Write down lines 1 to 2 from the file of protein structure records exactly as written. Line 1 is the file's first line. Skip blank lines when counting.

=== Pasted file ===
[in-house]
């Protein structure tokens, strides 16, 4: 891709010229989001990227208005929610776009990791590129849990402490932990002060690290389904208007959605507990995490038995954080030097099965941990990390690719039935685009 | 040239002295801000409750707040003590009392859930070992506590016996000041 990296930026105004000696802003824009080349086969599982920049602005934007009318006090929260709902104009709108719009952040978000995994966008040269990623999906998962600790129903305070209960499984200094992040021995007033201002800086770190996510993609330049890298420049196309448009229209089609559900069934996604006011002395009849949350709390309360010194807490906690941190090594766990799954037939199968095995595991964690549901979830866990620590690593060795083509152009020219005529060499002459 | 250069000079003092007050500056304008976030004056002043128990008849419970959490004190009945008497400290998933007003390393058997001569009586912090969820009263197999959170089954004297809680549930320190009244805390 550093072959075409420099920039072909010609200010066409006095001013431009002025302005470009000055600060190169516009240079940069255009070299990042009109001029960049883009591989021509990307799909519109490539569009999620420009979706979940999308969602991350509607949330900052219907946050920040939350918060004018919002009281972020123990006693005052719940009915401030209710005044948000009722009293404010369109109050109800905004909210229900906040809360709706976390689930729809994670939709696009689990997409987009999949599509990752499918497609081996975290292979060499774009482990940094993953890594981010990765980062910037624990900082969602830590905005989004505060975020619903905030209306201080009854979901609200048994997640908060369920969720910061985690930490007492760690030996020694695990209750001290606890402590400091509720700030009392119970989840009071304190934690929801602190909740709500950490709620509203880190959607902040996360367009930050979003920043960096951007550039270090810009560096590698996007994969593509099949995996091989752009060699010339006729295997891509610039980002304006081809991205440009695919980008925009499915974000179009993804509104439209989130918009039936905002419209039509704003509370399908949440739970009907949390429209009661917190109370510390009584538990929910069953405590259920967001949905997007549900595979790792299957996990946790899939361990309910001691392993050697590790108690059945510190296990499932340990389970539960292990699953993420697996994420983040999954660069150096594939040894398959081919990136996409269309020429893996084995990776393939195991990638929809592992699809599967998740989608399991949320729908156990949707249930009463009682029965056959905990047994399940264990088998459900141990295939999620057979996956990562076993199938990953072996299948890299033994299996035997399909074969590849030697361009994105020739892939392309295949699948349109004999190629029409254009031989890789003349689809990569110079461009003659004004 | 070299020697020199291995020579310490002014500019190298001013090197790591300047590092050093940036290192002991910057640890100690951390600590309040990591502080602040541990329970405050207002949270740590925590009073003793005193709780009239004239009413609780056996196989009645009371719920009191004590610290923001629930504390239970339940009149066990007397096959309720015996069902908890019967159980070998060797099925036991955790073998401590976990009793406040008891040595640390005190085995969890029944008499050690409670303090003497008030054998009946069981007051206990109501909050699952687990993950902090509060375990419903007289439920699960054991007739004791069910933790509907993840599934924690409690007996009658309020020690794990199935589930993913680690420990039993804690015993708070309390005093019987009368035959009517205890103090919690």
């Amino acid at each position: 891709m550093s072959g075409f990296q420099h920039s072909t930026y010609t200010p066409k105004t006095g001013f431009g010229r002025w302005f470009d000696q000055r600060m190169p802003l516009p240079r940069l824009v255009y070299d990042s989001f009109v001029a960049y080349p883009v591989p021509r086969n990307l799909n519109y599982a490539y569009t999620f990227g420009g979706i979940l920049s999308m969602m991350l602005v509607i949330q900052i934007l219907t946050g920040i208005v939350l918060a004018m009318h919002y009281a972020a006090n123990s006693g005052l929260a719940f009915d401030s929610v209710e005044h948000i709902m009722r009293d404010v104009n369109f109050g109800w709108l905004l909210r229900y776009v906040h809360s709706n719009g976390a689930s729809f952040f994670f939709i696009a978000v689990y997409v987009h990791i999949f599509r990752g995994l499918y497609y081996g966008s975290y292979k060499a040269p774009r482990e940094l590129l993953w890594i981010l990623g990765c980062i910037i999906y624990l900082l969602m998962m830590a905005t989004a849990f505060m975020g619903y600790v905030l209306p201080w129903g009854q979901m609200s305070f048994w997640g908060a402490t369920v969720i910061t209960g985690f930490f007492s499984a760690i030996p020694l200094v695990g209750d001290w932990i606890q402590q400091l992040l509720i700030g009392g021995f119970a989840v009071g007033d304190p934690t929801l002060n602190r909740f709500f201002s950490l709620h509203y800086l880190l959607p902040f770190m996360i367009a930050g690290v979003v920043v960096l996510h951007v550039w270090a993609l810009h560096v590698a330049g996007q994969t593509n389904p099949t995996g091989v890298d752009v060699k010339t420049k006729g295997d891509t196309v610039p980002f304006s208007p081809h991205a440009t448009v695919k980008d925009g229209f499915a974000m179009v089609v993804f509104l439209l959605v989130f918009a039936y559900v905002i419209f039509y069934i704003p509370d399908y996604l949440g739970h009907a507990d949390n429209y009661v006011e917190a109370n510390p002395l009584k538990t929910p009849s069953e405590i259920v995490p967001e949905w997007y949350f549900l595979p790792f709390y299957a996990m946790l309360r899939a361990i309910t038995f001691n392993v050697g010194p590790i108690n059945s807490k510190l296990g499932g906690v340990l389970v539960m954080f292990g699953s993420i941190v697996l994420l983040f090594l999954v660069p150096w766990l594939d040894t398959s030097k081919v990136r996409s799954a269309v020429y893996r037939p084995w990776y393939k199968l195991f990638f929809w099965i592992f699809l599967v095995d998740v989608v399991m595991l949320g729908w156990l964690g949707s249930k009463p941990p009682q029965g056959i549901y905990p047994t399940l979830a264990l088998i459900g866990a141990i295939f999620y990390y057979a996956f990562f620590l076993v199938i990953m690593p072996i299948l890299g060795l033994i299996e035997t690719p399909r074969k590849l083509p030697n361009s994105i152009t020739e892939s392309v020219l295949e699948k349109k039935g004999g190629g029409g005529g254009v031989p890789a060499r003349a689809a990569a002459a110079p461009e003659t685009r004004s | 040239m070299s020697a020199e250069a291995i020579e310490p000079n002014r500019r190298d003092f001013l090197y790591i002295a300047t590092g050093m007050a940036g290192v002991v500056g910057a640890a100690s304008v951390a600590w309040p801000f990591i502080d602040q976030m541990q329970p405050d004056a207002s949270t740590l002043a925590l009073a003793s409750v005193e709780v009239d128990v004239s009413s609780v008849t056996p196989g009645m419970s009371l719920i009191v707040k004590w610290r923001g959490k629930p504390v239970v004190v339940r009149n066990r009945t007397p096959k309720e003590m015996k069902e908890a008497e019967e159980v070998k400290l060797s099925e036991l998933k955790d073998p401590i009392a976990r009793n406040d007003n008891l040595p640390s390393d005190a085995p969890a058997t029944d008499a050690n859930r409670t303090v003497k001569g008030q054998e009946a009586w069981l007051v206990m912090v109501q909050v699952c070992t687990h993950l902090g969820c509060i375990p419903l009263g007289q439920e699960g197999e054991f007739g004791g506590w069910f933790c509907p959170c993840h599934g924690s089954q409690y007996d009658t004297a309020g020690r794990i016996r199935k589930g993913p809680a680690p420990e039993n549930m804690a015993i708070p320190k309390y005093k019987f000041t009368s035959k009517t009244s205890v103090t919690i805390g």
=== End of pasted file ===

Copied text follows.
[in-house]
């Protein structure tokens, strides 16, 4: 891709010229989001990227208005929610776009990791590129849990402490932990002060690290389904208007959605507990995490038995954080030097099965941990990390690719039935685009 | 040239002295801000409750707040003590009392859930070992506590016996000041 990296930026105004000696802003824009080349086969599982920049602005934007009318006090929260709902104009709108719009952040978000995994966008040269990623999906998962600790129903305070209960499984200094992040021995007033201002800086770190996510993609330049890298420049196309448009229209089609559900069934996604006011002395009849949350709390309360010194807490906690941190090594766990799954037939199968095995595991964690549901979830866990620590690593060795083509152009020219005529060499002459 | 250069000079003092007050500056304008976030004056002043128990008849419970959490004190009945008497400290998933007003390393058997001569009586912090969820009263197999959170089954004297809680549930320190009244805390 550093072959075409420099920039072909010609200010066409006095001013431009002025302005470009000055600060190169516009240079940069255009070299990042009109001029960049883009591989021509990307799909519109490539569009999620420009979706979940999308969602991350509607949330900052219907946050920040939350918060004018919002009281972020123990006693005052719940009915401030209710005044948000009722009293404010369109109050109800905004909210229900906040809360709706976390689930729809994670939709696009689990997409987009999949599509990752499918497609081996975290292979060499774009482990940094993953890594981010990765980062910037624990900082969602830590905005989004505060975020619903905030209306201080009854979901609200048994997640908060369920969720910061985690930490007492760690030996020694695990209750001290606890402590400091509720700030009392119970989840009071304190934690929801602190909740709500950490709620509203880190959607902040996360367009930050979003920043960096951007550039270090810009560096590698996007994969593509099949995996091989752009060699010339006729295997891509610039980002304006081809991205440009695919980008925009499915974000179009993804509104439209989130918009039936905002419209039509704003509370399908949440739970009907949390429209009661917190109370510390009584538990929910069953405590259920967001949905997007549900595979790792299957996990946790899939361990309910001691392993050697590790108690059945510190296990499932340990389970539960292990699953993420697996994420983040999954660069150096594939040894398959081919990136996409269309020429893996084995990776393939195991990638929809592992699809599967998740989608399991949320729908156990949707249930009463009682029965056959905990047994399940264990088998459900141990295939999620057979996956990562076993199938990953072996299948890299033994299996035997399909074969590849030697361009994105020739892939392309295949699948349109004999190629029409254009031989890789003349689809990569110079461009003659004004 | 070299020697020199291995020579310490002014500019190298001013090197790591300047590092050093940036290192002991910057640890100690951390600590309040990591502080602040541990329970405050207002949270740590925590009073003793005193709780009239004239009413609780056996196989009645009371719920009191004590610290923001629930504390239970339940009149066990007397096959309720015996069902908890019967159980070998060797099925036991955790073998401590976990009793406040008891040595640390005190085995969890029944008499050690409670303090003497008030054998009946069981007051206990109501909050699952687990993950902090509060375990419903007289439920699960054991007739004791069910933790509907993840599934924690409690007996009658309020020690794990199935589930993913680690420990039993804690015993708070309390005093019987009368035959009517205890103090919690």